This is the first in a series of articles about coaching skills. We hope that they will either show you a new technique to use in to working with clients or remind you of something you knew once but haven’t been using much. In the end, as, of course, we’re never “wrong” we’d like to hear how you might handle the situation. Fill in the comment box at the end of the article to share your thoughts or notions with the rest of the members of the ACO.

The ICF Core competencies list under

D. Facilitating Learning And Results: 9.c. “Engages the client to explore alternative ideas and solutions, to evaluate options, and to make related decisions”

The IAAC lists in their core competencies under

C. Skillful Coaching, 2. h. “Reframes and offers different perspectives to increase awareness” And under

D. Fostering Learning, 2.d. “Explores client’s typical and fixed ways of perceiving himself/herself and the world.”

What might this look like in your ADHD coaching?

When a new client presents his course of action, or when an existing client decides to shift his, how can you be sure that what he’s said he wants is the truth?

Maybe “the truth” is not the right question, perhaps it’s more like, “Is it the best truth?” This is really all about making decisions.

In the rush to help clients with ADHD stick to some plan there is a danger that the ADHD coach might jump in too quickly to name the steps to reach the stated end.

Consider this scenario:

A client with a small web-based business says,

I think I need to hire some employees to get this business really moving. More people who could write code would give me the freedom to go out and find more work without having to do all that work on the other end.

When it seems clear that the client believes this is the only course of action and doesn’t seem to have considered other possibilities, suggest that the client name his other options ­even if he has no intention of pursuing any of them at this time.

Coach:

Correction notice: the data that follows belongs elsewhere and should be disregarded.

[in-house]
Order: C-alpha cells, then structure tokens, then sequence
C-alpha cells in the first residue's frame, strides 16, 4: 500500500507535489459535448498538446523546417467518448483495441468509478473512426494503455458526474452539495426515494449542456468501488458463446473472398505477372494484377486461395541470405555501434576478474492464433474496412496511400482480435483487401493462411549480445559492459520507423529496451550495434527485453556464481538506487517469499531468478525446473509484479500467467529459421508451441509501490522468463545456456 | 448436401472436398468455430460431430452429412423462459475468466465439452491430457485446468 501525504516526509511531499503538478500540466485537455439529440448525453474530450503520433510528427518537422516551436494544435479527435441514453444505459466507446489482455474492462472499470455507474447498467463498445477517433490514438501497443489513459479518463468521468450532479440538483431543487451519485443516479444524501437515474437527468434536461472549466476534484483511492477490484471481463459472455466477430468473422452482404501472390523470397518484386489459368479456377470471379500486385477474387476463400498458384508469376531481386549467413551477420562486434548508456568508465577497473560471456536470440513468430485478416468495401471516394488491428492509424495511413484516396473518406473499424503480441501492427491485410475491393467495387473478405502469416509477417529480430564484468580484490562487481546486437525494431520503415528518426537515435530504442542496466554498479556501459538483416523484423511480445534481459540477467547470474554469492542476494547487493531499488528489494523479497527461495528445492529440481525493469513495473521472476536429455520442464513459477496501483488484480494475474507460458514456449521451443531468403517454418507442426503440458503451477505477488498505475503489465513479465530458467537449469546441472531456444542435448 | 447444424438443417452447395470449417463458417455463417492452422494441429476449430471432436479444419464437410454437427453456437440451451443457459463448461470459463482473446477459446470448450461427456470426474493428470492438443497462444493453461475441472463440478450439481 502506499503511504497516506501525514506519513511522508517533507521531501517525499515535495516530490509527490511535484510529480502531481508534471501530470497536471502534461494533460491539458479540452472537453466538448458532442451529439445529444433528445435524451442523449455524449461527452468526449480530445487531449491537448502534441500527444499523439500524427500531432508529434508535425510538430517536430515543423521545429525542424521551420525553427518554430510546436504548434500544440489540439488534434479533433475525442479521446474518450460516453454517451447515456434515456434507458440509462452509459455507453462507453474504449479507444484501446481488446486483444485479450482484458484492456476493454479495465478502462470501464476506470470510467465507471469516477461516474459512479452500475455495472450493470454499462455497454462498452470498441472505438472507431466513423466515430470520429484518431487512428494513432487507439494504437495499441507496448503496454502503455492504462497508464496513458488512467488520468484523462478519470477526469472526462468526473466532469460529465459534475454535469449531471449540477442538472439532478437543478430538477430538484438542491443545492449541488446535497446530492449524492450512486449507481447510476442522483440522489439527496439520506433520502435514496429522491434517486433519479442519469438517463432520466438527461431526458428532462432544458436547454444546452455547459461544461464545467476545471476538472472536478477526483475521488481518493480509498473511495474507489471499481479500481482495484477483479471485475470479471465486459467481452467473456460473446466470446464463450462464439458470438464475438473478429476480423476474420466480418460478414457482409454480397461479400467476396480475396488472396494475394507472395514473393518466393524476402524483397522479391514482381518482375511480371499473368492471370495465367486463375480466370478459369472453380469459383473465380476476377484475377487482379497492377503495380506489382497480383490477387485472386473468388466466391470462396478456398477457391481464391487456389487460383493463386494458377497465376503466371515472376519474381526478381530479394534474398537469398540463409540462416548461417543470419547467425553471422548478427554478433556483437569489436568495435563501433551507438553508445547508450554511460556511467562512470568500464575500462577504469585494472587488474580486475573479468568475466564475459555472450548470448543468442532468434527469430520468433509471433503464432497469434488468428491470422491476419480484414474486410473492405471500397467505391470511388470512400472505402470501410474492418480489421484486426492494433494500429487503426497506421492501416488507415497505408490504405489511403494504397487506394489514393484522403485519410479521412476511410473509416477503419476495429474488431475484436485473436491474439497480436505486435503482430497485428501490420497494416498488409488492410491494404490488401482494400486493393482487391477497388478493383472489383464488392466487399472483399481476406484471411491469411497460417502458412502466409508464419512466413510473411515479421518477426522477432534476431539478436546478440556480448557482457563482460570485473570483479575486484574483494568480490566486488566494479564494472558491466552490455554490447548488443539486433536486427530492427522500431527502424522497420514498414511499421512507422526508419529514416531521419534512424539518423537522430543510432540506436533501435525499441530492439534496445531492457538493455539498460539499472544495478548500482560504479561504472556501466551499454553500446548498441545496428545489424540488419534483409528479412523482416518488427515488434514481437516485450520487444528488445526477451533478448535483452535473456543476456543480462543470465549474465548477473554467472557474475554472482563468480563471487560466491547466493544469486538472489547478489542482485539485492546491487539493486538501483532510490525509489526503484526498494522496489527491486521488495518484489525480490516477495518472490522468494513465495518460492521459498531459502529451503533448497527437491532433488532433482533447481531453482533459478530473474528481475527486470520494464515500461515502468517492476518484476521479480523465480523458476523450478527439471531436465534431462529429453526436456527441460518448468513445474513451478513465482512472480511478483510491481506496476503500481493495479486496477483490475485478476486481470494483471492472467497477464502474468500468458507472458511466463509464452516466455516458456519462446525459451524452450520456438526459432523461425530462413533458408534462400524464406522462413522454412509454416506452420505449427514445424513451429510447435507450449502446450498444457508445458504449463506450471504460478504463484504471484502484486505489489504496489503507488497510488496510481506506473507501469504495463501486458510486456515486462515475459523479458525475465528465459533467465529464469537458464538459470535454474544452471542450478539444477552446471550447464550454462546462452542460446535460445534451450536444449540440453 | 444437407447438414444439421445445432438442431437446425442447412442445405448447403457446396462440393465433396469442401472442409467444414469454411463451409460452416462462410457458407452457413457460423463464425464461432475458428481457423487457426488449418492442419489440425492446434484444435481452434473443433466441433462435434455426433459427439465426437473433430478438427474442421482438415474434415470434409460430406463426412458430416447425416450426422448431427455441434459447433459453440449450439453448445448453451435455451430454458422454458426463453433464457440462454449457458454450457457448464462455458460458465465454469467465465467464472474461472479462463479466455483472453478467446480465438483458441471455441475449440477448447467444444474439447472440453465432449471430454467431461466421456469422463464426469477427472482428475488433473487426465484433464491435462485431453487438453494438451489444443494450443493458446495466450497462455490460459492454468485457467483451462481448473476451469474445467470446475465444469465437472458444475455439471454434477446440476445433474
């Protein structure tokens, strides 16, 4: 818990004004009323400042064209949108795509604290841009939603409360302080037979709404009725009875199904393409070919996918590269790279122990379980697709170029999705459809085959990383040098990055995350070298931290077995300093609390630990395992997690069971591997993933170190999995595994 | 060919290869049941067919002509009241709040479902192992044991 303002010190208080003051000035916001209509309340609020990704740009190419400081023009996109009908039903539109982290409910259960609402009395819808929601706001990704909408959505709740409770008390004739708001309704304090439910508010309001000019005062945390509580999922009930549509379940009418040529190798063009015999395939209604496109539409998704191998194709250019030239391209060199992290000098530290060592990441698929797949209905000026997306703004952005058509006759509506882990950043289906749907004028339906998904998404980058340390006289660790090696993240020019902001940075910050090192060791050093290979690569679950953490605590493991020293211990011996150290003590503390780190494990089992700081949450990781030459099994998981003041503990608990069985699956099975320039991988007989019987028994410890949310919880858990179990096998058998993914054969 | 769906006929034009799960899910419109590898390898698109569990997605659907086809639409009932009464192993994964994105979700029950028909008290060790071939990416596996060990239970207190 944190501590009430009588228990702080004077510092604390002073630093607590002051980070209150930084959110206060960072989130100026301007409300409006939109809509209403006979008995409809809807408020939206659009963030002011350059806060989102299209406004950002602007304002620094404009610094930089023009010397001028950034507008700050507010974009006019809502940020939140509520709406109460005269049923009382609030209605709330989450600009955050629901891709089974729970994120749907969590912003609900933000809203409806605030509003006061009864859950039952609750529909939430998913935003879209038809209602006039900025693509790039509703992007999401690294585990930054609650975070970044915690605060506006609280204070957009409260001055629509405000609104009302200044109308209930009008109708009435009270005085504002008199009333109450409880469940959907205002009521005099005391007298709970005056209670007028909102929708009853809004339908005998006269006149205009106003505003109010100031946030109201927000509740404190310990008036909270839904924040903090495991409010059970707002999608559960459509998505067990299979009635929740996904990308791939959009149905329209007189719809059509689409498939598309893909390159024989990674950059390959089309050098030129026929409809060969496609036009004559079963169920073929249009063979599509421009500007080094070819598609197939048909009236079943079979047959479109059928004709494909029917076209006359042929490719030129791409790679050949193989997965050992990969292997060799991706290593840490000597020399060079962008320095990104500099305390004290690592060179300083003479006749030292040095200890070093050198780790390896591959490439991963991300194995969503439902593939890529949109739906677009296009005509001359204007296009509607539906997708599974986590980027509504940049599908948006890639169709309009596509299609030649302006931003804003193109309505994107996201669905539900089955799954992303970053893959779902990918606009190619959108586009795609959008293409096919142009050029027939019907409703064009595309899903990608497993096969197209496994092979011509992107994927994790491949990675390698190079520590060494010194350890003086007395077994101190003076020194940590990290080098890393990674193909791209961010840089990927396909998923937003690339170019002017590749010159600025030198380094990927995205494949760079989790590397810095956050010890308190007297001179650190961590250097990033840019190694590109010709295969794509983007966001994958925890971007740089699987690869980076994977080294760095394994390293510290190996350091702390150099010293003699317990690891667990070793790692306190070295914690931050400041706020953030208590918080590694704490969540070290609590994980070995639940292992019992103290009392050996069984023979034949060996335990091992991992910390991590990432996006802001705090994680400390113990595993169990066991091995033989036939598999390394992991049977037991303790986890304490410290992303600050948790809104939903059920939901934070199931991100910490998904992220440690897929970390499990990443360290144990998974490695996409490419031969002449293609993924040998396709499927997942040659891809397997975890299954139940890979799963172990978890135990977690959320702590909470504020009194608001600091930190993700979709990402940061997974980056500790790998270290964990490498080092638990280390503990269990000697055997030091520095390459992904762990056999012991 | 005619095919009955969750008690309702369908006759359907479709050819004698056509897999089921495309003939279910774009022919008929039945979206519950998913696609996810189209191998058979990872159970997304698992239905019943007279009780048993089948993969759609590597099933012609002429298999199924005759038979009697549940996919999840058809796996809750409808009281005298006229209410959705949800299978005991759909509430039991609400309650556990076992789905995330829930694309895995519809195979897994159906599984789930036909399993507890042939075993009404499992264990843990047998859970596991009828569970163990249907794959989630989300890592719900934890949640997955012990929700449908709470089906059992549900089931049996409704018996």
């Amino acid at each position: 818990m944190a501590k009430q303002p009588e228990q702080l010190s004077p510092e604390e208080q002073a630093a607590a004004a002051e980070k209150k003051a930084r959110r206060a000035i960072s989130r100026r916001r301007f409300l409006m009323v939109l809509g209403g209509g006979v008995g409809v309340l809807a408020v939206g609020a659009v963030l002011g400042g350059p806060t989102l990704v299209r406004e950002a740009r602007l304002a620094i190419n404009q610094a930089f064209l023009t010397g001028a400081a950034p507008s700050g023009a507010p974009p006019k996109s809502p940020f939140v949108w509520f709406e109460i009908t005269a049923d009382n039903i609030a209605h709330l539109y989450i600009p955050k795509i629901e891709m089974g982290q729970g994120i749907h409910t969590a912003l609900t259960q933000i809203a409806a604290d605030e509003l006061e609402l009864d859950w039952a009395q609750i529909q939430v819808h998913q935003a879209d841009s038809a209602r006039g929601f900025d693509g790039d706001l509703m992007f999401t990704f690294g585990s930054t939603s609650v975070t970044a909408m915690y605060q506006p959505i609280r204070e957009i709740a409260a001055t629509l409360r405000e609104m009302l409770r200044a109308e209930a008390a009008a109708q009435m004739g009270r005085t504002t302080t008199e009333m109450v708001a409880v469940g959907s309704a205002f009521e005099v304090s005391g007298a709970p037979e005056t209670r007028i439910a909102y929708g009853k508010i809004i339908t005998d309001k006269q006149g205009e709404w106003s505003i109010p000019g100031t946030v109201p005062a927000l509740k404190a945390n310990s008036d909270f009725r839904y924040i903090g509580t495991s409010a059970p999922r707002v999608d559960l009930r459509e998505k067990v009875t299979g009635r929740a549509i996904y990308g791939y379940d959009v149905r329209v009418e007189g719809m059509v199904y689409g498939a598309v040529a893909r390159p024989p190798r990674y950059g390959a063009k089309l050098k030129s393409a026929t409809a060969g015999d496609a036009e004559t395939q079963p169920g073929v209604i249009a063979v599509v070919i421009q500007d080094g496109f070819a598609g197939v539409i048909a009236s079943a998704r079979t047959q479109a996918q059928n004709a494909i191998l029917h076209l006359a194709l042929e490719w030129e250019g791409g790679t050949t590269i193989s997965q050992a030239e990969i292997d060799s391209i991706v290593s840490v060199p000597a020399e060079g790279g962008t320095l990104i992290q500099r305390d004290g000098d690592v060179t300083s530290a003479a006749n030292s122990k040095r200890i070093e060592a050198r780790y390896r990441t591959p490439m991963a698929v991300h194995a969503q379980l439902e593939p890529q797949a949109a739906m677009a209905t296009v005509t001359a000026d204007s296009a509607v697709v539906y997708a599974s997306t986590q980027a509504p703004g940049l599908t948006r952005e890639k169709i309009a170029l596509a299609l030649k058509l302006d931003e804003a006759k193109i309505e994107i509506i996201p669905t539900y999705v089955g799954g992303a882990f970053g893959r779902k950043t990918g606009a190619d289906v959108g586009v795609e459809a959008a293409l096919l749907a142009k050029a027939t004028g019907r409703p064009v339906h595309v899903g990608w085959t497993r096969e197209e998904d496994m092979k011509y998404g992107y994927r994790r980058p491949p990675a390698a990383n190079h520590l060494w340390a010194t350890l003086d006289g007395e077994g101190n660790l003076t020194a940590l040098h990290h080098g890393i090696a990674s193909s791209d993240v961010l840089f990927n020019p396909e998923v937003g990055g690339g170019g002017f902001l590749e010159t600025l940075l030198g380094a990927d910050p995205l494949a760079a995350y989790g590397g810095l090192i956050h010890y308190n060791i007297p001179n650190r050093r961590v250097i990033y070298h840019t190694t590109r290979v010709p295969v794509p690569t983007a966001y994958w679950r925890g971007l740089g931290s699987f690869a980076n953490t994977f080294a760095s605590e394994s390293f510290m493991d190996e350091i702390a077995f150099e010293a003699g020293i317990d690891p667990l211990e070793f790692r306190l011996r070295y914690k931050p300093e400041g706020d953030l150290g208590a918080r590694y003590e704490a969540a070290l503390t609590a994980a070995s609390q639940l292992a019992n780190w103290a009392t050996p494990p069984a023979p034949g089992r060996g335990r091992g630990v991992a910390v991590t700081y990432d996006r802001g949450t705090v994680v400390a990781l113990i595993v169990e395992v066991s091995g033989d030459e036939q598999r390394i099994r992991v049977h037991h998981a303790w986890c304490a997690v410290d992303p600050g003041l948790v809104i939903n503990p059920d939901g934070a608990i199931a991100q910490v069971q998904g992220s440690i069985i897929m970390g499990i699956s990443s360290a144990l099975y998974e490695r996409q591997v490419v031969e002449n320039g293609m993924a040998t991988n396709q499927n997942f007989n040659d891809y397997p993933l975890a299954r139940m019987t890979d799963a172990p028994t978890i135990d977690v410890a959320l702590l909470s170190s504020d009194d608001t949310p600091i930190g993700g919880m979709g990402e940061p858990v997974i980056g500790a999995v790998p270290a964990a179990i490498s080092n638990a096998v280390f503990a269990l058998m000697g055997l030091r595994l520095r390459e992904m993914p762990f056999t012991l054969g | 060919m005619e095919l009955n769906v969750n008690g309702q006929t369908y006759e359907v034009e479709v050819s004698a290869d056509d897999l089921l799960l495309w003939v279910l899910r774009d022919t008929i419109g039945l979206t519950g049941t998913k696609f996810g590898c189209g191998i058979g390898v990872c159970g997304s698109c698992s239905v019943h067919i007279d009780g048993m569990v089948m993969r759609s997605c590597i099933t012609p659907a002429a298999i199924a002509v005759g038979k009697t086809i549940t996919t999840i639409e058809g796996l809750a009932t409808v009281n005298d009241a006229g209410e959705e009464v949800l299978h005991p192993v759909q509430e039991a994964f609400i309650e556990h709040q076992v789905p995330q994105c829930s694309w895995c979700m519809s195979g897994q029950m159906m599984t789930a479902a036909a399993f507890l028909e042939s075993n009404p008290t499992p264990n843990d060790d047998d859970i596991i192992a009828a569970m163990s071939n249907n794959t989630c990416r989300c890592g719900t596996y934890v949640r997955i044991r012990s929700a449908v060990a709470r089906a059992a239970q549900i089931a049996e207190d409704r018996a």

Sounds like you’re committed to this plan. This would be a big move for your business. Could we just think about some other ways that you might be able to make more sales?

Client:

I could hire a sales person on commission, then I wouldn’t have to spend so much and I wouldn’t have to go out so much.

OR

I could schedule my time better so that I see people in the mornings and write the code in the afternoon.

OR

I could get more efficient with my marketing, so I could close more deals quicker. I could join a networking group.

In this first part of the process, the coach’s job is to get the client to consider as many possibilities or options as he can to move forward in this situation. I’ve often heard ADHD coaches laugh that the hardest part of doing this work is to get the clients to STOP listing more ideas. And maybe that encourages the coach to skip the options step. But it is important.

Next ask the client to consider that each one of these options, in turn, is actually the ultimate decision. What would the business and the client’s life look like, feel like or be like? Get the client to put as much detail into each scenario as possible.

When he has worked through each situation, ask him to choose one. It might still be the one he started with, or it might be a different one. The choosing, the deciding, is the first step to making a commitment to a process. Having gone through other possibilities at the outset might also help the client to not second guess his decision later.

Now is the time for the coach to help the client make a plan. This is the part that ADHD coaches tend to be skilled at. But making the plan based entirely on what the client starts a conversation… well, you get a great plan but no real commitment to the process.

Commitment is key making the plan work. So be sure to ask the client specifically if he is willing to make that commitment. This is an opportunity for the client to mentally review what he’s just figured out and be sure that he understands what he thinks you’ve discussed.

Here’s the jumping off place for the session. Ask the client about the specific steps and how he sees them fitting into his life or schedule. Being clear about the next step is often the difference between success and procrastination. Help the client be realistic in his choices.

Finally, ask the client what should happen if he does or doesn’t manage his task.

And now the question:

How would you handle this situation? Click on the button below and add your comments. It’s all part of starting a dialog.